After retreating to his office to regain composure, Thomas returned to finish his announcement. Sharing his decision process--and his emotions--with workers seemed to make the layoff a little more bearable. "Employees knew that I had done everything in my power to keep us from getting to the point of laying employees off," he says.
3. Allow for goodbyes
Standard layoff policy seems to require terminated workers to leave the building immediately, but Canavan says that's often not necessary. "In most cases, we recommend that folks be permitted a chance to say goodbye to coworkers," he says.
Keep in mind that terminated workers are recent employees, not second-class citizens. When possible, it's even better to allow workers to transfer their responsibilities in an orderly way, perhaps training others who will take over their former jobs.
4. Ease the transition
Small businesses may not have access to job placement services available through some larger companies, but they can still ease workers' transition to other employment. Shuqualak Lumber, for instance, worked with Mississippi's Rapid Response team, which immediately provided resources to help laid off workers find jobs, register for unemployment benefits or return to school.
By providing outplacement services, you're helping folks in your community and generating goodwill with the people being let go and those remaining, Canavan says. "You're also lessening the likelihood that a terminated employee will have issues against you that they'll want to turn into litigation."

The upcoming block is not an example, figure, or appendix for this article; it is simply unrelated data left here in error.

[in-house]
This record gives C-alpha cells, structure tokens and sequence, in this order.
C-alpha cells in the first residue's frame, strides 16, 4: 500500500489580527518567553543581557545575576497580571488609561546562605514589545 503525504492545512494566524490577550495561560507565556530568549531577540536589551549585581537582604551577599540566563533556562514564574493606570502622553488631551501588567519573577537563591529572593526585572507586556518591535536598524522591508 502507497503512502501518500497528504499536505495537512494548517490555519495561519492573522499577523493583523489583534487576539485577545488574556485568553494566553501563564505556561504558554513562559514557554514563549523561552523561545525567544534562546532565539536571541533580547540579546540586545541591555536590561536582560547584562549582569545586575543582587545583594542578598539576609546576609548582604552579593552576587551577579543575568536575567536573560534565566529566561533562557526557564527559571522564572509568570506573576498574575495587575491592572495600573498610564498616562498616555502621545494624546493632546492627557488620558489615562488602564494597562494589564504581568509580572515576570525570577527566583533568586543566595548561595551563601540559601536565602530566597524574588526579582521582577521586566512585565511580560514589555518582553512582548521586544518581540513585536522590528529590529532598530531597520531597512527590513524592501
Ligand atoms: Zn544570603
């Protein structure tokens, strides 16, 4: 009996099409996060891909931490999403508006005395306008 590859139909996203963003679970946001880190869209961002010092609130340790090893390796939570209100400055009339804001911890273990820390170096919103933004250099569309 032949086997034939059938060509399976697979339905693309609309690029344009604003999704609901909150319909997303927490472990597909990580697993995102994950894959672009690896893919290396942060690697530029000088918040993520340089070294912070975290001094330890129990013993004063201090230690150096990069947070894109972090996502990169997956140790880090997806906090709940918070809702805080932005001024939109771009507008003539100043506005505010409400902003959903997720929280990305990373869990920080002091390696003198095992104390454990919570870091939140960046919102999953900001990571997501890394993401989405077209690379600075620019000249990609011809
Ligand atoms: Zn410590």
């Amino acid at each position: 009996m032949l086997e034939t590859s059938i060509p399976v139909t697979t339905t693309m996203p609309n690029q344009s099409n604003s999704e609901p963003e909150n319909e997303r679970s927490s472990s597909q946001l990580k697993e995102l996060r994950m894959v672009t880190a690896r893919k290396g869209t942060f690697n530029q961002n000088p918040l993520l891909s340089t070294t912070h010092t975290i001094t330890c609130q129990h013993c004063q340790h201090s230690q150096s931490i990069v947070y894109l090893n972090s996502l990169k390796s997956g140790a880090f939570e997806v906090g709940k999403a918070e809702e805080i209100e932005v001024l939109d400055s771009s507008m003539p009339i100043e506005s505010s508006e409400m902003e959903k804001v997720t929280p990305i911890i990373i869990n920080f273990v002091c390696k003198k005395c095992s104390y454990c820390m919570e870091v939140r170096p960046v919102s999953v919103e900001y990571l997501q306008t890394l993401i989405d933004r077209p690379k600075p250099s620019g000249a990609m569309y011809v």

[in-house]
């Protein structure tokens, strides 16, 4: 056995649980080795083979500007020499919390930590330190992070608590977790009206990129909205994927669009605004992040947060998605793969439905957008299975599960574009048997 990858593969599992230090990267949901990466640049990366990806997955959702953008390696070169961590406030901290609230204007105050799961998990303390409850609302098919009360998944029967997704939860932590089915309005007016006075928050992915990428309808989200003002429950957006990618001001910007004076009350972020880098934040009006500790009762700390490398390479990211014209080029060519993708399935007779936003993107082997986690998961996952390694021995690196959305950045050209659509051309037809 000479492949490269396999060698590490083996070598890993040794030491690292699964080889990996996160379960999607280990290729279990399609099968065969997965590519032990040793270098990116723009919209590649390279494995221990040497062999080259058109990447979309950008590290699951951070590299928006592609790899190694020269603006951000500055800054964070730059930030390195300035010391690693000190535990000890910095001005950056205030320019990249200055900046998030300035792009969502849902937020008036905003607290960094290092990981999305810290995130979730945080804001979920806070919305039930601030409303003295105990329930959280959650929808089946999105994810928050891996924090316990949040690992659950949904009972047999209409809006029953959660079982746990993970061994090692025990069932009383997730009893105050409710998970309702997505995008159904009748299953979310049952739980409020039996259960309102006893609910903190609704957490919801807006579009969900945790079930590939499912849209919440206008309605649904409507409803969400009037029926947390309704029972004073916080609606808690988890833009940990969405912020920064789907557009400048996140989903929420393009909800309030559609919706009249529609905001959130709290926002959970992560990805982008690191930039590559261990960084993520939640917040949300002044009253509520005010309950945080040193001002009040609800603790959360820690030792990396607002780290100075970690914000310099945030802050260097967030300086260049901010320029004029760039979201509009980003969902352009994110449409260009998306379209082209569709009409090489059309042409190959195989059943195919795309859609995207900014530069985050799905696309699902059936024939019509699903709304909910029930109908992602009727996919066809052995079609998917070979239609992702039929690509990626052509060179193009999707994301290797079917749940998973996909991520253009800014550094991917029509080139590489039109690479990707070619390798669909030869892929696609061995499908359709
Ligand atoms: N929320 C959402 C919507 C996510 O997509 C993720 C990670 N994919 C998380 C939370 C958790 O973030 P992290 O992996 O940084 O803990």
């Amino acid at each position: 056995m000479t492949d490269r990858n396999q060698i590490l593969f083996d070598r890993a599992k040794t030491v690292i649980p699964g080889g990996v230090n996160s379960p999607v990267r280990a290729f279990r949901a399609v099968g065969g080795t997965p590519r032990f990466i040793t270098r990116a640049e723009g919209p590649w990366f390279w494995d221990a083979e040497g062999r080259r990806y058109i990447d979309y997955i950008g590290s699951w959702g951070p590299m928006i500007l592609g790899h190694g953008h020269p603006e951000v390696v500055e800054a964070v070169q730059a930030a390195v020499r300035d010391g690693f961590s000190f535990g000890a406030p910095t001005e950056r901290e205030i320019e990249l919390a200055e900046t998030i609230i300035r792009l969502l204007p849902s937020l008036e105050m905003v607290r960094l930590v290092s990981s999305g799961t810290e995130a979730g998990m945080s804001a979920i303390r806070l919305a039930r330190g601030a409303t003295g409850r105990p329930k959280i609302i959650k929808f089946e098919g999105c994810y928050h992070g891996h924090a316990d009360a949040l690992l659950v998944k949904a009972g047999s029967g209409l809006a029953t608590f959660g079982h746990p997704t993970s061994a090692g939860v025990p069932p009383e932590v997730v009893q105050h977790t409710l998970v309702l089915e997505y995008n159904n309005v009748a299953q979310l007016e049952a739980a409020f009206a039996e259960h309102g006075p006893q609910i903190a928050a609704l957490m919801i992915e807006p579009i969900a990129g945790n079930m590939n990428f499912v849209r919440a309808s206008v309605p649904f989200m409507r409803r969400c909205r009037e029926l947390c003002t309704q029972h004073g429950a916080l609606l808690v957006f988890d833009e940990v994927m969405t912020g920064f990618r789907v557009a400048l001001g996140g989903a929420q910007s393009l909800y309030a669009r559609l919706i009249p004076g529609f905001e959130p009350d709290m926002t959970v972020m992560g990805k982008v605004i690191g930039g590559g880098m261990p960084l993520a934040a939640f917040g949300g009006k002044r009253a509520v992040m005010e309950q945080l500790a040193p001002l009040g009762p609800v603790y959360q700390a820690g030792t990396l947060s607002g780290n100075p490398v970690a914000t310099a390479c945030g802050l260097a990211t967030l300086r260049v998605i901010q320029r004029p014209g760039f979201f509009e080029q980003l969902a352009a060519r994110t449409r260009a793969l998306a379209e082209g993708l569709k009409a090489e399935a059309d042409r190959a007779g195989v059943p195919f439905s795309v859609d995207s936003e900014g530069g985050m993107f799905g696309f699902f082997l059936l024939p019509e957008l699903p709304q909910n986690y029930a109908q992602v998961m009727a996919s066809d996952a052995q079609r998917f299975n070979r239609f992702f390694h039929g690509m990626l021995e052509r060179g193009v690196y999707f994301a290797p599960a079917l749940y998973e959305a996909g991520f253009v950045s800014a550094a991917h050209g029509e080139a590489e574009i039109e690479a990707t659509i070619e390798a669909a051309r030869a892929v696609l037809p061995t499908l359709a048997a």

5. Remember remaining workers
With fewer employees, it's more important than ever to maintain productivity and keep your company going. That's why you can't neglect the workers who are left behind--often with high levels of anxiety about their own job security and new tasks they may be asked to undertake. After the layoff at Shuqualak Lumber, productivity quickly declined. "We all worked harder than we had ever before, but we were using employees that had to be trained to do new jobs and it took some time for them to become familiar with their new responsibilities," Thomas says.
Ongoing communication with remaining employees can tamp down anxiety and rebuild productivity. "The only thing [you] can do to ease anxiety among a workforce that has experienced cutbacks is to keep everybody informed as to how the business is holding up," Johnson says. "The more information you share with employees, the better understanding they will have of the situation, and the more supportive they will be."
Communicate clearly about job duties and expectations, especially if workers will be asked to take on tasks previously handled by others. Also, talk about each employee's work and what led to decisions about who to keep and who to let go. These discussions help people understand what they can do to keep their jobs, Canavan says. And if there's a chance there will be future layoffs, it's fair to let employees know you will continually evaluate the situation. "That's just treating employees as an important part of the business and as responsible individuals who can help move the company forward," Canavan says.
Nancy Mann Jackson is a freelance writer who writes frequently about small business issues. Reach her at www.nancyjackson.com.